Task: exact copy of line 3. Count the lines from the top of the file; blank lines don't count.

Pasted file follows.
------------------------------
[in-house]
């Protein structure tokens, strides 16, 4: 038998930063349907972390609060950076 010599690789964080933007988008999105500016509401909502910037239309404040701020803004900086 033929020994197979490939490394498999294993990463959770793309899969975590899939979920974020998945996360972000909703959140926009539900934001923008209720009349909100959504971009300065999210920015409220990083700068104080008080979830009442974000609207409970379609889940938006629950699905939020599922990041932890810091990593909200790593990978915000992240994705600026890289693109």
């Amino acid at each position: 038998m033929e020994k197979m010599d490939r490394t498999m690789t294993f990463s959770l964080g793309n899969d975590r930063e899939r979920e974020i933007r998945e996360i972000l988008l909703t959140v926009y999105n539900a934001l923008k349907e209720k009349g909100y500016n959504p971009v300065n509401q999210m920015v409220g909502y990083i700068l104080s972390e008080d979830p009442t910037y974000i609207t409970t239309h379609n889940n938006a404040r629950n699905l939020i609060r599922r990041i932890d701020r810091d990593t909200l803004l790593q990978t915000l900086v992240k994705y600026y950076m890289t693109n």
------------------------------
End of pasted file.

């Amino acid at each position: 038998m033929e020994k197979m010599d490939r490394t498999m690789t294993f990463s959770l964080g793309n899969d975590r930063e899939r979920e974020i933007r998945e996360i972000l988008l909703t959140v926009y999105n539900a934001l923008k349907e209720k009349g909100y500016n959504p971009v300065n509401q999210m920015v409220g909502y990083i700068l104080s972390e008080d979830p009442t910037y974000i609207t409970t239309h379609n889940n938006a404040r629950n699905l939020i609060r599922r990041i932890d701020r810091d990593t909200l803004l790593q990978t915000l900086v992240k994705y600026y950076m890289t693109n």